By: Gabriella DeBono

We all know what balance is. It’s standing on one foot— or jumping and spinning on
less than quarter inch blades! But what does having good balance really mean?
By definition, balance is being able to stay steady within a base of support. A good
example of this is finding the sweet spot of your blade during a spin. No matter how
complicated your position, you have to find a way to centre your body weight over one
spot. Your body does this by using information from your senses and nervous system–
as well as your muscles to keep you strong.

Proprioception

An important part of balance is something called proprioception. Broken down, the word
translates to, “to receive one’s own”. It is the “internal” component of balance because it
is your body’s way of knowing where it is in space. For example: an example of
proprioception would be your ability to exactly recreate a position you were previously
put in. To do this, the nerves in your muscles and tendons would have to sense where
the position was before to recreate it again! Proprioception is an important bodily
awareness for figure skaters– but isolating exercises to improve proprioception is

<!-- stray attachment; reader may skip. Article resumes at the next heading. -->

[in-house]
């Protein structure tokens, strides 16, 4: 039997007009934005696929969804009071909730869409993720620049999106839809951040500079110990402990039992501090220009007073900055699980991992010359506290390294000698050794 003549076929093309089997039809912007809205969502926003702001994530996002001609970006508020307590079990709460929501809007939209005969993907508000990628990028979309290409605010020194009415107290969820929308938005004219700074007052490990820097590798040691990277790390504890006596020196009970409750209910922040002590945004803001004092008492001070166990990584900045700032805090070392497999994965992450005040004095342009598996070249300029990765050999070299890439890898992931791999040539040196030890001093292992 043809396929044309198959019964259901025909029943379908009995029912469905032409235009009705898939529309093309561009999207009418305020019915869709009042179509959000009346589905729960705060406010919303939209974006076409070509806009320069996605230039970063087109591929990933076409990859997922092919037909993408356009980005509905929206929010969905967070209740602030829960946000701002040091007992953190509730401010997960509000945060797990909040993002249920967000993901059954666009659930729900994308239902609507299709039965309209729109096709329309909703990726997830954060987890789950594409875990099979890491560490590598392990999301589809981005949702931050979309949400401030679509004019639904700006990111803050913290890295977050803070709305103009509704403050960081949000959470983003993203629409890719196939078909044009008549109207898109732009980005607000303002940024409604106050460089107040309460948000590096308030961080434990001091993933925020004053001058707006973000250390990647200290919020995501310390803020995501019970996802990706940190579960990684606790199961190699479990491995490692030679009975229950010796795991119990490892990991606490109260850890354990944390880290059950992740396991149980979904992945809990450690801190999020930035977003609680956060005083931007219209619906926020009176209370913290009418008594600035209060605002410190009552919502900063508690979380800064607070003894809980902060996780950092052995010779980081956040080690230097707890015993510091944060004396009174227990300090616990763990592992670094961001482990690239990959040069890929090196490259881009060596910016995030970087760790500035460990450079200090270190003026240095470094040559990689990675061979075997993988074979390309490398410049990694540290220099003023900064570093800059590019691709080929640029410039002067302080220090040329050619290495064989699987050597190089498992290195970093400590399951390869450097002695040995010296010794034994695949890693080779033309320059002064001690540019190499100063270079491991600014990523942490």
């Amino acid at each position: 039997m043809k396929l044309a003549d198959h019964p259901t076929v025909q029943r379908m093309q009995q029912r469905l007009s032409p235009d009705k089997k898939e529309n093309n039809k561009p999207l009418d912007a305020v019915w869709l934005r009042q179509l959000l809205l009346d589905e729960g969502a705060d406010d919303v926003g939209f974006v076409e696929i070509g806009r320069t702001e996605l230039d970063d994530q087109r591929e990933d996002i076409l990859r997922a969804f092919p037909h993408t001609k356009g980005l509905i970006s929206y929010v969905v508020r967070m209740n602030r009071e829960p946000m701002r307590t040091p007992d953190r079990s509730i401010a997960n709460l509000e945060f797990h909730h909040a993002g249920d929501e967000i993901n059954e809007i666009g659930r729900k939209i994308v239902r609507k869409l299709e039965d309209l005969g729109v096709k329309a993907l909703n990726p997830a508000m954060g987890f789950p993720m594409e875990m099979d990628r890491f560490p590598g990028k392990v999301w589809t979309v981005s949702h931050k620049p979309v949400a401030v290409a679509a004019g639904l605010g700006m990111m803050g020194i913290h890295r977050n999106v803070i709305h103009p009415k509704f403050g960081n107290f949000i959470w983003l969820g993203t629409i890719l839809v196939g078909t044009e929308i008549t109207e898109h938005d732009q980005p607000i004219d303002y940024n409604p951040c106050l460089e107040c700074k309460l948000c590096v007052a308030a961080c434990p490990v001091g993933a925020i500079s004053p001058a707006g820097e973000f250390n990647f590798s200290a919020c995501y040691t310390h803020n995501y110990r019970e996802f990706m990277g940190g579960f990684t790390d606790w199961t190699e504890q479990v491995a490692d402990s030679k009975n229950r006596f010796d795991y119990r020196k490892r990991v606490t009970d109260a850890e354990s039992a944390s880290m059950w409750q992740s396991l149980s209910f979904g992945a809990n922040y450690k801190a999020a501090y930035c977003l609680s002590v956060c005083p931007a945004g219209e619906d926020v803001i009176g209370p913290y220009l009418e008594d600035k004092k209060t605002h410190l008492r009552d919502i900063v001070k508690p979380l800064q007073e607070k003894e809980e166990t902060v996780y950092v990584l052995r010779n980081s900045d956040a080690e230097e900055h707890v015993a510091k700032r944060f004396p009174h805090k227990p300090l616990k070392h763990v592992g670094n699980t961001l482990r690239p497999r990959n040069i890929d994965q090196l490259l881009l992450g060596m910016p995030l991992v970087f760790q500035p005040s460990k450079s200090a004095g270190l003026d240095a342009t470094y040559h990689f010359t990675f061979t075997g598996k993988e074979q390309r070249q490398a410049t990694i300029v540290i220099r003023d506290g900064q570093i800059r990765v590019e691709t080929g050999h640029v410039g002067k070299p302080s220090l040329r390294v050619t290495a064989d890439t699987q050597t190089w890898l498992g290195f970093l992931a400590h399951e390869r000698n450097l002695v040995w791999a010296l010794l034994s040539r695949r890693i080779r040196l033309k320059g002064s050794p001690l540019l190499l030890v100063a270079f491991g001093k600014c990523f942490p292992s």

trickier than you think.

Practicing Balance and Proprioception

Balance exercises can include performing movements on stable ground or an unstable
surface like a bosu ball. Although balance and proprioception are not the same thing,
you will train proprioception when you do balance exercises. But, increasing the
difficulty of your balance exercises, by adding an unstable surface for example, doesn’t
necessarily increase your body’s focus on proprioception. Challenging your other
senses, like closing your eyes or adjusting to unexpected interruptions in balance, is a
more effective route to proprioception improvement.

For more information on proprioception visit:

Strength and Conditioning Journal: June 2011 – Volume 33 – Issue 3 – p 111-118 > Proprioception in Sports Medicine and Athletic Conditioning

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